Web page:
SALENA ZITO, CNN CONTRIBUTOR: Well, my concern is -- is the Democrats, you know, want to take the majority and -- and history points to that -- that they have that, you know, they have that chance.
ZITO: I think there's a lesson to be learned from -- I believe it was 1998 in those midterms. And in that if you push too far on issues that are about tribal politics, you tend to lose the voter. Whether you're right or wrong, it doesn't matter.
I think the -- and so what happened to the Republicans in 1998, because they were pushing about -- about the, you know, about the impeachment, about -- about Clinton, about, you know, all the things that went along with Monica Lewinsky, the Republicans went overboard and they lost -- they lost seats in that midterm.
I think the better thing to do is to just run on the things that are most -- you know, as the showcase of your message, right? Run on the things that are most important to people in their lives, in their communities and in their families. And that tends to be on pocketbook issues, on the economy, on Medicare, on Social Security -- HARLOW: Which -- yes, well, on the economy, which the president has -- you know, is going to be very helpful to this president if things continue as they have been.
Asha, let me ask you a legal question about something that struck me. I was running yesterday listening to Dana's live interview of Rudy Giuliani as it was happening and I sort of stopped in my tracks when he said, he narrowed the scope -- he said, look, this is what Mueller's team has agreed to an interview on with the president, two things, collusion and obstruction. OK, we knew those were the two big things. But then he said this about obstruction. Listen.
(BEGIN VIDEO CLIP)
RUDY GIULIANI, PRESIDENT TRUMP'S ATTORNEY: The obstruction part I'm not as comfortable with, I'm not, the president's fine with it. He's innocent. I'm not comfortable because it's a matter of interpretation, not just hard and fast, true, not true.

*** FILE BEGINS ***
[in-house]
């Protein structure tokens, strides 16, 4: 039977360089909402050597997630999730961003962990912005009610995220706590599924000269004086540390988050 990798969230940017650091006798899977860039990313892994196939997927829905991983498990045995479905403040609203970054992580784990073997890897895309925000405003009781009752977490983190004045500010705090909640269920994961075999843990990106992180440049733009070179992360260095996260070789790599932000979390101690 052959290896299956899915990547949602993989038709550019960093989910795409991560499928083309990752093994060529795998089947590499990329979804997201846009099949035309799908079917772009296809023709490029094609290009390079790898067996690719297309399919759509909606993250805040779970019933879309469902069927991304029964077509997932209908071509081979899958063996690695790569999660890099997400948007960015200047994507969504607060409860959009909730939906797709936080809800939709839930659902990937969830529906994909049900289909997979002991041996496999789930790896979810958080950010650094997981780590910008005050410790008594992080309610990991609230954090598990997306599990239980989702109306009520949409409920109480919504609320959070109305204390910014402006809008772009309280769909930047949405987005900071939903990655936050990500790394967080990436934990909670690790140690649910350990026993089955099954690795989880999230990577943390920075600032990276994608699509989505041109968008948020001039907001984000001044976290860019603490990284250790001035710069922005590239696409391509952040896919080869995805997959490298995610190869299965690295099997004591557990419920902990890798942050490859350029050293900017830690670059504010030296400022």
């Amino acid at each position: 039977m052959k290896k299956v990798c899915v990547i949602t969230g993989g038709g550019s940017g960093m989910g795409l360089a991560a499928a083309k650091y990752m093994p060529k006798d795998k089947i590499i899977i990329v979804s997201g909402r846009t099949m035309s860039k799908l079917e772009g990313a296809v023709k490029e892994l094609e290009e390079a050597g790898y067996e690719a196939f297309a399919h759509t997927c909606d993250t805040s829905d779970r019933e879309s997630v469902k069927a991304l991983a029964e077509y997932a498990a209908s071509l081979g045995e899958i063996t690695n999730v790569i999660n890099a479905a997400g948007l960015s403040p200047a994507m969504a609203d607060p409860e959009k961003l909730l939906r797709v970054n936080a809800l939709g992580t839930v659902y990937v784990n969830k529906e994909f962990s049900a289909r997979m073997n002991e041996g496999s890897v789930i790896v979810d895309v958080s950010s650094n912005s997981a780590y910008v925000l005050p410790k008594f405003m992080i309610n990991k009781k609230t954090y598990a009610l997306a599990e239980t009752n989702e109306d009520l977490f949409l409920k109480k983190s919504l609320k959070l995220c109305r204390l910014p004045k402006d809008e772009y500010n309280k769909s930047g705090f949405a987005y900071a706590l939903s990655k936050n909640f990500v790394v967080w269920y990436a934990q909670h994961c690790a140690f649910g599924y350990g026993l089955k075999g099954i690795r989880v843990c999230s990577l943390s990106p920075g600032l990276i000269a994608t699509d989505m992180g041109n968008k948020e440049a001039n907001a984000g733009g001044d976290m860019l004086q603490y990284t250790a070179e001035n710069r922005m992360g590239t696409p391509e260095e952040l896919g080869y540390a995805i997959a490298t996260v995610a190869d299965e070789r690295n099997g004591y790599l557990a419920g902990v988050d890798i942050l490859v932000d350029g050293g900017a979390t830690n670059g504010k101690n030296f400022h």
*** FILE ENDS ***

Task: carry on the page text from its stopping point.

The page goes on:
(END VIDEO CLIP)
[09:35:12] HARLOW: Is he helping, Asha, the president legally with statements like that?
ASHA RANGAPPA, CNN LEGAL AND NATIONAL SECURITY ANALYST: It's not clear to me exactly what he's trying to do with statements like that. You know, it does make sense to me that he is trying to do some swaying in the court of public opinion. But what he also needs to do is actually realize that he's going to have to make some arguments in a court of law. And they're going to have to be coherent. And they're going to have to be well researched.
A lot of the issues that he is staking his claim on are constitutional issues. Things like, he's counting on, for example, that a sitting president can't be indicted. That is not a settled issue. Even former independent prosecutor Kenneth Starr wrote a memo back in 1998 stating that he believed that a sitting president could.
Can a president obstruct justice? Most scholars say yes. So at some point, if he wants to actually make the kinds of claims that are going to protect his client, he's going to have to put together a real legal argument. And I have not seen one yet.
HARLOW: Ron, what did you make of what we heard from Marco Rubio, a fellow Republican, a sitting Republican senator, talking about the legitimacy of the FBI using this confidential source in the early days of the Russia probe? Here's how Rubio put it on CBS.
(BEGIN VIDEO CLIP)
SEN. MARCO RUBIO (R), FLORIDA: If there are people operating in this country trying to influence American politics on behalf of a foreign power, it is the FBI's job to investigate those people. What I have seen so far is an FBI effort to learn more about individuals with a history of bragging about links to Russia that pre-exist the campaign. If those people were operating near my office or my campaign, I'd want them investigated and I'd want to know about them. That's what I've seen so far. If it turns out to be something different, we want to know about it.